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The Philadelphia Police Athletic League hosted its annual ice-skating event; kids from around Philadelphia skated alongside police officers and the Penn Figure Skating Club.

Credit: Lizzy Machielse

On Tuesday, the Philadelphia Police Athletic League hosted its annual PAL day at the Ice Rink, sponsored by the Division of Business Services, the Division of Public Safety and Coca-Cola. Kids from Philadelphia who participate in PAL events ice-skated alongside police officers and the Penn Figure Skating Club.

The event started around 16 years ago, bringing together citywide PAL groups from 20 different centers in the city.

“Kids get a chance to ice skate, have pizza and hang out in a safe environment,” Vice President for Public Safety Maureen Rush said.

Ted Qualli, the Executive Director of PAL, framed the event as a “cops helping kids” event, especially in light of the tension between police and communities following events such as the riots in Ferguson, Miss.

PAL is “part of the solution to some of these bigger challenges,” he said. “You’re hard pressed to find a more unique program.”

In the 1990s, Penn struggled with crime in areas around the campus. Some of this crime was committed by juveniles, so the Division of Public Safety decided to create a youth center to provide a safe environment and to keep kids off the streets.

Penn took the lead and raised money for an endowment to create the Tucker Police Athletic League of Philadelphia, which began about three years before PAL began.

Originally, the PAL center was housed at a school in West Philadelphia that closed three years ago, Rush said.

Now, PAL partners with the Elwyn Institute and has a lease for a building on 4040 Ludlow St. The center is expected to open in April or May 2016, potentially with Mayor Jim Kenney present, Rush said.

This PAL center pairs one Philadelphia police officer from the PAL unit with an officer from Penn Police Department of a different gender, Qualli said. That way the kids can have both a male and female role model.

One dedicated police officer, Officer Cassandra Parks-DeVaughn, focuses solely on PAL centers.

Parks-DeVaughn has been with PAL for the past 12 years and has helped develop programs for the girls who participate. She started programs such as competitive cheerleading, dance, art, tumbling, cooking and a Positive Attitude Ladies Pageant.

Many of these activities run twice a week, so that there will be something on every given day.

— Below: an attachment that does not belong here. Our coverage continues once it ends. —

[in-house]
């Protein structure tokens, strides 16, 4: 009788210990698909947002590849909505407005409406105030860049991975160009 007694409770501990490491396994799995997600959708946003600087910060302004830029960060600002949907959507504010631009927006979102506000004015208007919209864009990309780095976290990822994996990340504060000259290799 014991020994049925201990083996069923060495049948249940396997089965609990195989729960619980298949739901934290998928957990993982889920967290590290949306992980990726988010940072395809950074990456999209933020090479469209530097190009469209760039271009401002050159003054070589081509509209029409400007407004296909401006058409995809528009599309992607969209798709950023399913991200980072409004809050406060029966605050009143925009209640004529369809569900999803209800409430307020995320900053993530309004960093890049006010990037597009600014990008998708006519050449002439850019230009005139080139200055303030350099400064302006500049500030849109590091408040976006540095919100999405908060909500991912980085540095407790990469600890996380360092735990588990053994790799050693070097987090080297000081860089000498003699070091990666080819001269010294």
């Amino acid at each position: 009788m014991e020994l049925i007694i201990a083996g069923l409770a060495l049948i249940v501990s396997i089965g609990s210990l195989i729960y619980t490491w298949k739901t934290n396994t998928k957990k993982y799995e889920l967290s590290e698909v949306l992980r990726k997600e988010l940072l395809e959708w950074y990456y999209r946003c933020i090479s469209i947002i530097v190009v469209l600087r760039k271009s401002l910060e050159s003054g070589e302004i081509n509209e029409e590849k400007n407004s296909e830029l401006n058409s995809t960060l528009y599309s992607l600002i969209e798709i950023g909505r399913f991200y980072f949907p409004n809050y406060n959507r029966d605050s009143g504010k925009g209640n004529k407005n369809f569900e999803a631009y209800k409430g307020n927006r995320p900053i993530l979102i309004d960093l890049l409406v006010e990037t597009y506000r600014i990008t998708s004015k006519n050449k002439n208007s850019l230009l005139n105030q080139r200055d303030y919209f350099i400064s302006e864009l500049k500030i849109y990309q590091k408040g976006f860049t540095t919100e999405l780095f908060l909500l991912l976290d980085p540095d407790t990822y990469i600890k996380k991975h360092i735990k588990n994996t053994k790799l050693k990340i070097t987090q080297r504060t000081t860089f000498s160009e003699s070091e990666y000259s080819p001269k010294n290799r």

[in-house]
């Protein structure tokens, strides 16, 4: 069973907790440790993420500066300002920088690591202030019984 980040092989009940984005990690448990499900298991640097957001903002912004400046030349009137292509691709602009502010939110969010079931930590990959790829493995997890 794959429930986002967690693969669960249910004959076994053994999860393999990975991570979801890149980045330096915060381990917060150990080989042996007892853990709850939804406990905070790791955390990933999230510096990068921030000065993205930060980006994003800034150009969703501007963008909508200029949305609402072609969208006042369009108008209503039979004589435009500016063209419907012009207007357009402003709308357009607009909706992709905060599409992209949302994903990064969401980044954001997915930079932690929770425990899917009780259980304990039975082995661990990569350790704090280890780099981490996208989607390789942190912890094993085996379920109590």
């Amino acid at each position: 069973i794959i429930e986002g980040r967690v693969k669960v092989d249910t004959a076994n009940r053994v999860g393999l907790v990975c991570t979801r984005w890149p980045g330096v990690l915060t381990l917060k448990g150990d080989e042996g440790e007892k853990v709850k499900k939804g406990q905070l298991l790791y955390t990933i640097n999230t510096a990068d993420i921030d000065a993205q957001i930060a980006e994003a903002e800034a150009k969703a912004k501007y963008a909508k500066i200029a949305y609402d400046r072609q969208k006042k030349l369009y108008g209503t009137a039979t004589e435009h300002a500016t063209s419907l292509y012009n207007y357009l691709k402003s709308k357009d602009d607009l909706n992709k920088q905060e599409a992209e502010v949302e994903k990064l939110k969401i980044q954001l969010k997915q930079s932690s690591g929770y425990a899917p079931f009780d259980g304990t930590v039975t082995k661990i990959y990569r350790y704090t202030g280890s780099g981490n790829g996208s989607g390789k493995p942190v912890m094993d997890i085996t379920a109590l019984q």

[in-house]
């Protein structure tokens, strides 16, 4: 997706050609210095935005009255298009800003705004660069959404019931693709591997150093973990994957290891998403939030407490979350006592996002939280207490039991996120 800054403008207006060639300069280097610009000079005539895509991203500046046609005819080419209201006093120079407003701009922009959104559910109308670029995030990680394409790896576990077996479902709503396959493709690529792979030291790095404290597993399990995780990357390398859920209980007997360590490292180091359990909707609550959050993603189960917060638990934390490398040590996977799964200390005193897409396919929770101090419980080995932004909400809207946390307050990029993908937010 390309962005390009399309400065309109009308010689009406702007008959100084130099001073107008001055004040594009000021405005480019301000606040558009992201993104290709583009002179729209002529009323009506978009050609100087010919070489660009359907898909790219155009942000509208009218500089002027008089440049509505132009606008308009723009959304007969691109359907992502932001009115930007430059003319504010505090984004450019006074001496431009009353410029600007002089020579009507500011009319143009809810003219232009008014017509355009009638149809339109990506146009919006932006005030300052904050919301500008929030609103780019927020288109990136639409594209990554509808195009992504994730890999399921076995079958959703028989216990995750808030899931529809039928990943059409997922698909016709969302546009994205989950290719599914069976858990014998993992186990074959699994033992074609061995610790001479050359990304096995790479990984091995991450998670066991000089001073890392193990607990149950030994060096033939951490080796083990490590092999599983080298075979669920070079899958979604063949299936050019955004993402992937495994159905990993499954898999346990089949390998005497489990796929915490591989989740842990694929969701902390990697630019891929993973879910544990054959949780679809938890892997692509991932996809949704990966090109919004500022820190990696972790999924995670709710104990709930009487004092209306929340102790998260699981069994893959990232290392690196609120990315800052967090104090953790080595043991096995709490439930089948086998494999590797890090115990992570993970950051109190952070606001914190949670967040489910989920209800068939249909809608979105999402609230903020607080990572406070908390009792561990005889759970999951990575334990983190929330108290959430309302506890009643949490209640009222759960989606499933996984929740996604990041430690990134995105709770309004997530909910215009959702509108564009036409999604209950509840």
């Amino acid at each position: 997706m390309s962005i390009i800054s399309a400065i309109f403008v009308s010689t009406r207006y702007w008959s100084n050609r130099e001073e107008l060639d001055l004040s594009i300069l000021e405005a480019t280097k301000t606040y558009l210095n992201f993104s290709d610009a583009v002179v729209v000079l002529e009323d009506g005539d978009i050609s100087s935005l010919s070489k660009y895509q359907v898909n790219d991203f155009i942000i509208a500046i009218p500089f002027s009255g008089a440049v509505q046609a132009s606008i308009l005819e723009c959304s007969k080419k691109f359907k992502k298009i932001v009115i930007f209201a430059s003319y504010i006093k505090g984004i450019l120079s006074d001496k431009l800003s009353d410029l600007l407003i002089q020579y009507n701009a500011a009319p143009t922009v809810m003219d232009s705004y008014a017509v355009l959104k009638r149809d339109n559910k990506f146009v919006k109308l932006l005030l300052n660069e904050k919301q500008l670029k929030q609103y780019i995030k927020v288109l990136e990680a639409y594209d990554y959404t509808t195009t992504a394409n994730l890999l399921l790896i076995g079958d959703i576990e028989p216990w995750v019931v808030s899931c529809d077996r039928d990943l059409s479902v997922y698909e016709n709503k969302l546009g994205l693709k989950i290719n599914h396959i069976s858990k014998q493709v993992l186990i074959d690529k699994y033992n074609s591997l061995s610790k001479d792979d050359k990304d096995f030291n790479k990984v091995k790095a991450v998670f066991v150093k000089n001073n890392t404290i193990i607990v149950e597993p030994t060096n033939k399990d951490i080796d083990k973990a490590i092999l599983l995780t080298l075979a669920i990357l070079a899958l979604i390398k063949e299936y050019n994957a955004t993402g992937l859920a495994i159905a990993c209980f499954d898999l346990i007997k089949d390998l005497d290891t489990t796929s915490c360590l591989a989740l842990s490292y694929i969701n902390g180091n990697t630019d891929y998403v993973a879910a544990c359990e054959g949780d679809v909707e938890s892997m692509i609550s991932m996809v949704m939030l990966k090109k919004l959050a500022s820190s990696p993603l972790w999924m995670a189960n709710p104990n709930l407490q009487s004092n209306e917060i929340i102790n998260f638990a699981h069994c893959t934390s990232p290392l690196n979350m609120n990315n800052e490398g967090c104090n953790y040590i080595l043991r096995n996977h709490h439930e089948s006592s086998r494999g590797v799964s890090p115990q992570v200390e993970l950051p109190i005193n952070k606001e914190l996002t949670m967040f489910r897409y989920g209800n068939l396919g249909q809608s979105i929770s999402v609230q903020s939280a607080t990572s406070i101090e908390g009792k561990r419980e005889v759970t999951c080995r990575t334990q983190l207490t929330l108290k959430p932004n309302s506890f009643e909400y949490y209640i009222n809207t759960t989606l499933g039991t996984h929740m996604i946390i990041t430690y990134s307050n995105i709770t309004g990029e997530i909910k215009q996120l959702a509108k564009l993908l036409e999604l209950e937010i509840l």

PAL has expanded beyond just sports, including events for students who do not enjoy sports. The program has adjusted to meet the interests of all kids.

“Every kid is a round peg for a round hole,” Rush said.

The program saw a 39 percent decline in juvenile arrests near the Harrowgate PAL from 2010-11, according to the Philadelphia PAL website. This led to a 6 percent overall decline in juvenile arrests citywide in the same year.

Rush, who serves as the Vice Chair of the PAL board, has tried to expand the focus of the organization over the years. “A lot of the kids who go to PAL might, if not for PAL, be going home to an empty house,” Rush said.

Instead, PAL offers the kids an opportunity for mentorship with police officers. While PAL events used to only include sports, they have expanded to include a homework club, a computer club and a cheerleading squad.

Rush explained that a few years ago, a high school ice hockey team was accidentally double-booked with the PAL ice skating event. Instead of trying to find another time to practice, the ice hockey team volunteered to teach PAL kids how to ice skate. The Penn Figure Skating Club and the Freeze Women’s Ice Hockey team, a recreational city team, volunteered at the event and helped teach kids how to skate.

One of the board members of PAL is an attorney at Cozen O’Connor law firm in Philadelphia. The firm hosts a prom night for the PAL kids and even brings in dresses for the girls to wear.

Rush hopes that Penn students will volunteer at the new PAL center. Penn students can serve as great role models and mentors for these kids. Rush would like to see Penn students helping the PAL kids study for SATs, think about their futures and think about their future career options.

The program helps build self-esteem, and kids have the chance to do things they would not normally have the opportunities to do, Parks-DeVaughn explained. For some of the participants on Tuesday, it was their first time ice-skating.

“It’s a great organization,” Rush said. “It’s been around since 1947, and it continues to grow.”

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